Thursday, May 20, 2010

How to make a recycled Garden Hod -tutorial

Okay, so I admit it right here and now that I am not a carpenter. I never said I was one. I have zero carpentry skills. I usually have the guys at Lowes cut my wood for me when I have a project. Sad, I know. But I have scrap wood and power tools that are MINE. Which means idle hands get to mess around and make kinda crappy looking wooden things. This makes me happy, I won't apologize.

I made a table out of mdf once. It rapidly fell over. I've gotten much better*. I promise.

Today, I took about twenty minutes and I made myself a garden hod. I saw one in the Lehman's catalog and it's very pretty. And too expensive for me when I harvest about 3.4621 ounces of stuff a day. I love Lehman's but there are a couple nice ones up on Etsy right now that I urge you to check out if you must buy one. Support Handmade!

There is one pretty tutorial on how to make these particularly useful garden baskets but it requires more skills than I have and I have to buy materials and/or make fancy wood cuts. If you want to make a pretty one, go ahead. Go, I'm not stopping you.

For those of you that stayed, we're making a hod with straight lines and spare parts that I really didn't even have to cut. I used my cordless circular saw a total of once. We're that kinda scrappy and simple over here.

First gather up all the scrap wood you have laying around and stick it in a relatively neat pile along with all the tools you need. I have a power drill, power circular saw, a power screw hole maker (I told you I'm not a carpenter), a recycled formula container of scews and not pictured, a ruler and a colored pencil stolen from Alex's homeschool desk.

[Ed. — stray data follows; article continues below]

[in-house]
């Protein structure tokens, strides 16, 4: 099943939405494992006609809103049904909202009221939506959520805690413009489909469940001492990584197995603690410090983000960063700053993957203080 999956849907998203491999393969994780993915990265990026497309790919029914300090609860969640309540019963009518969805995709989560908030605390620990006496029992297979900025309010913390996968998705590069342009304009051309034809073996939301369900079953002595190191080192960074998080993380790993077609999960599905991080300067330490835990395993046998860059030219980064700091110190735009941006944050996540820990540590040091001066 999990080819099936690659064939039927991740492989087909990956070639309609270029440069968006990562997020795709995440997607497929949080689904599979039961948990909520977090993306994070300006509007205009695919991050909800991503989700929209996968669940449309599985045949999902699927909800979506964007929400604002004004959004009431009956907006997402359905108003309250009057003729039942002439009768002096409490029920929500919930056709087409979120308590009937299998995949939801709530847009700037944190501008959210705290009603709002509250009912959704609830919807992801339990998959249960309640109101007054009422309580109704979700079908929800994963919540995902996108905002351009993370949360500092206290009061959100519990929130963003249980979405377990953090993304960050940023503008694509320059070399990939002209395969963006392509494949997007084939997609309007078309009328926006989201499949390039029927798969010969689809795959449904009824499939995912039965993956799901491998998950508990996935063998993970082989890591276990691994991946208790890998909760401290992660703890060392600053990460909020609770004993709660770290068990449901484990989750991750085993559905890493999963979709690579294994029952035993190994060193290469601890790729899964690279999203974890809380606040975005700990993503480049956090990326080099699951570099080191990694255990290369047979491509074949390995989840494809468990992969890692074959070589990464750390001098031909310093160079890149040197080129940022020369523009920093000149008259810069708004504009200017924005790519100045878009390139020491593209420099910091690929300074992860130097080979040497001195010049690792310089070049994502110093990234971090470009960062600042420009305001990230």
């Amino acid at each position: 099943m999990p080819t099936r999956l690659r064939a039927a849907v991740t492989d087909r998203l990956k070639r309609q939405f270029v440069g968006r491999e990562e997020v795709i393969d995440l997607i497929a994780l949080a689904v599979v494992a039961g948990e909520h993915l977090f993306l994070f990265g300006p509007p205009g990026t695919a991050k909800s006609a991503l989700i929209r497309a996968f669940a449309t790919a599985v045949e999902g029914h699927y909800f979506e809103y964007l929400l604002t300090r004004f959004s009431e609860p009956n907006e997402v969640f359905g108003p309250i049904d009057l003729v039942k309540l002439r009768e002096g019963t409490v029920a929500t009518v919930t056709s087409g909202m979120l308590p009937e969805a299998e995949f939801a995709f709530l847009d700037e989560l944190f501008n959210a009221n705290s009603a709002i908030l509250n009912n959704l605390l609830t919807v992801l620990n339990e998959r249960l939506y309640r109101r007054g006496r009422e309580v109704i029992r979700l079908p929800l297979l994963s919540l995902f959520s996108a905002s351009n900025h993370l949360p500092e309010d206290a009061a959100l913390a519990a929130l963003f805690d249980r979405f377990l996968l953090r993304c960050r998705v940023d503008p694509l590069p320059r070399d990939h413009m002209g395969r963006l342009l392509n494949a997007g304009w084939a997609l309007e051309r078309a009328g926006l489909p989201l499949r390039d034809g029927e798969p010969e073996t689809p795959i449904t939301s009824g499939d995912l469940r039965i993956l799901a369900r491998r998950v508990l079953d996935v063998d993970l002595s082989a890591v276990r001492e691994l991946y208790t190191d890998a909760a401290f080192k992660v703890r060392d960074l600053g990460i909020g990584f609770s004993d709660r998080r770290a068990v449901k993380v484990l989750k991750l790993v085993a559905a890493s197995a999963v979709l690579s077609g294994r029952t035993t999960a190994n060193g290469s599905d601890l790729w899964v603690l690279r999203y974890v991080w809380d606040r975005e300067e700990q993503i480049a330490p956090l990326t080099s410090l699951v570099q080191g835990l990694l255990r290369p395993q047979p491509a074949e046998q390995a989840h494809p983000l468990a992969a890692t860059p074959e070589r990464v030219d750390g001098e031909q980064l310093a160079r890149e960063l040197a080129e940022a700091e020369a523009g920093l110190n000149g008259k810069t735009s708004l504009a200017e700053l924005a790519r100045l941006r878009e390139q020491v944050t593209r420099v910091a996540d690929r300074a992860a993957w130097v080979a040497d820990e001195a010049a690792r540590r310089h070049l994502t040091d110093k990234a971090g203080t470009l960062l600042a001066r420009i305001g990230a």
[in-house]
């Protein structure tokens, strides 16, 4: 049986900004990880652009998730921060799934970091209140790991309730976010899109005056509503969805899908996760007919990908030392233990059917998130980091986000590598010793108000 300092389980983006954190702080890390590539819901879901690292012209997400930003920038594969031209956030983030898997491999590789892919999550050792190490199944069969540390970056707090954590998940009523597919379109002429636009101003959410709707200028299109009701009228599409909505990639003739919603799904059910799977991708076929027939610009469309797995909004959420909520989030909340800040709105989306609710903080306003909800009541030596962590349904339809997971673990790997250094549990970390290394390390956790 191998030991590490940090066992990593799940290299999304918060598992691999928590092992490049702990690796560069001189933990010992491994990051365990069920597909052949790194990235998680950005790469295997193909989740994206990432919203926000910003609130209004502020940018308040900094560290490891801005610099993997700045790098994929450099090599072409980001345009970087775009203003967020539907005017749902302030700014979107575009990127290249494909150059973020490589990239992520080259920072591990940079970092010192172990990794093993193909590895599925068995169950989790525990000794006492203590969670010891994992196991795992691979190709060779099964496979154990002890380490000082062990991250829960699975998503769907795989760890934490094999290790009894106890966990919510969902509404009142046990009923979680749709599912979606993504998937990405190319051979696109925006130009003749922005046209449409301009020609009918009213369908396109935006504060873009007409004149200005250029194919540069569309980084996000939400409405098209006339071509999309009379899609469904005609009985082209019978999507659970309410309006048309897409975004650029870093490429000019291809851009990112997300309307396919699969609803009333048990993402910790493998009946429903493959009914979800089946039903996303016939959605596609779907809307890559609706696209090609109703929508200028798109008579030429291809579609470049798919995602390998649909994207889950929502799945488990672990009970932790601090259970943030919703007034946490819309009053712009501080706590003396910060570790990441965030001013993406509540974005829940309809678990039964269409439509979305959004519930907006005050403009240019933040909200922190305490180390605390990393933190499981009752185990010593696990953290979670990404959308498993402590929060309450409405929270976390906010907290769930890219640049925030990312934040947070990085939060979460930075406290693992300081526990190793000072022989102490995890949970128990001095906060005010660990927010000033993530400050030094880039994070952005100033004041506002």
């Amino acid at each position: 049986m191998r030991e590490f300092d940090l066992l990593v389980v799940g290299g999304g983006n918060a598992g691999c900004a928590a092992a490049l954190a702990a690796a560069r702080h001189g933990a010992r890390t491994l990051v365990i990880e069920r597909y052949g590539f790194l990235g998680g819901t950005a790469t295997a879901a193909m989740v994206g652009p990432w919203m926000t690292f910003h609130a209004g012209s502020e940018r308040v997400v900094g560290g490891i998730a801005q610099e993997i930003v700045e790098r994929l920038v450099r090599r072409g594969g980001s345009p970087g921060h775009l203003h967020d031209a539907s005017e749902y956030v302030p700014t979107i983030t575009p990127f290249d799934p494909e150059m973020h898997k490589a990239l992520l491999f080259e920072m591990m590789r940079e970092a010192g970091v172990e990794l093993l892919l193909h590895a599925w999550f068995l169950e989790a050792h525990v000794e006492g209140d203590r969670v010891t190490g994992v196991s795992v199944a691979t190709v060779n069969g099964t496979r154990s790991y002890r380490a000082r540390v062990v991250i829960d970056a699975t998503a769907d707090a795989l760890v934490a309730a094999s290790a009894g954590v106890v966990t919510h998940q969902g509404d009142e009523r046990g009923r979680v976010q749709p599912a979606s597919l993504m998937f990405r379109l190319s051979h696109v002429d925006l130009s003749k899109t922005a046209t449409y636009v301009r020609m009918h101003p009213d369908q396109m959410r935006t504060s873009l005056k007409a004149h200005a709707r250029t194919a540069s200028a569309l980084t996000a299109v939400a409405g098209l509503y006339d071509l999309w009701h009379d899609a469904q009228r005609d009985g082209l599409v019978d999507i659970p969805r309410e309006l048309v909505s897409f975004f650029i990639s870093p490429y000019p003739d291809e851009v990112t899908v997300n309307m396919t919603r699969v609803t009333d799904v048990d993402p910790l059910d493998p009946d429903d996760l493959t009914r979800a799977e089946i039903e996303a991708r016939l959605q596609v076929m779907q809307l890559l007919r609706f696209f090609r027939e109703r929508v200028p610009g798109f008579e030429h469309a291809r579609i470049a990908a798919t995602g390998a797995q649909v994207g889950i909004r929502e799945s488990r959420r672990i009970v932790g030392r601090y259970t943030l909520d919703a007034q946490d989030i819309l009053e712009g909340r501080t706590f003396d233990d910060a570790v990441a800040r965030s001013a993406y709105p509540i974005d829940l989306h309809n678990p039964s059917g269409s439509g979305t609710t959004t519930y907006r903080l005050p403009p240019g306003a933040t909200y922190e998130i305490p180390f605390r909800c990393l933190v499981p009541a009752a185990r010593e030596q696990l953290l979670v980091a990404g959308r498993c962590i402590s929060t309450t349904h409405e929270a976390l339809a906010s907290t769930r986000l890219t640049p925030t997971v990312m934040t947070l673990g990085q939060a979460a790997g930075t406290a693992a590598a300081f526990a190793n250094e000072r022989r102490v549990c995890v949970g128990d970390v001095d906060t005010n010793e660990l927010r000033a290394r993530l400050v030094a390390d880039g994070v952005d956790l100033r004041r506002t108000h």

Line up your wood to make sure they're all relatively the same length. Looks familiar, huh? These are all the scrap pieces from filling in the pallets for the deck. These will be the bottom and sides of the hod.

Cut one piece of wood into two equal pieces, like below. Here is where that one saw cut came in. I think it was about 8". These will be the ends of the hod.

Line up your first piece of wood along the bottom of one side on a short end of the end cap piece. Predrill a hole all the way through into the side board with the power screw hole maker thing.

Do this all the way around. Attaching first one side then marking with the ruler and pencil on the other to make sure the side spaces are mostly accurately spaced. The bottom spaces are going to be less wide than the sides but still wide enough that you can use the basket as a seive, to rinse off dirt and debris from your harvest.

Finish up the other side.


Then attach a handle to the top. I looked around for a fallen tree limb to make it even more recycled but all the wood around here is too rotten and I didn't like cutting off a new limb from a healthy tree. I left space on the sides to get in larger items and I still have to go over the edges to smooth them out so I don't hurt myself on it.

 Here is the finished Hod!


Here it is with the harvest from today!


Have fun harvesting!

*"much better" is a relative term meaning now I over do stuff so much that it will not ever fall apart. Though it might not be even, straight or plumb (I do know what that means.)

4 comments:

Kaylala said...

I l0o0o0o0o0ve this! Great job!

Jessica said...

Sweet!! Thanks for the tutorial.
BTW- Is that a Craftster tattoo on your wrist? :) Great, either way.

Crystal said...

Yes, Jessica! That's my skully. It was supposed to be the start of a sleeve but so far (almost a year later) she's still hanging on her own

The Unusually Unusual Farmchick said...

mine pretty? LOL. Your so cute. I really like the all wood look you went with. Makes me want to go play with wood in the new garage. :) I recently found plastic -or whatever substance it is that prevents rusting- covered rabbit metal fencing at the Tractor supply. If I make another, i will be making one all wood & then one with the covered metal rabbit cage fencing.
Great job chica!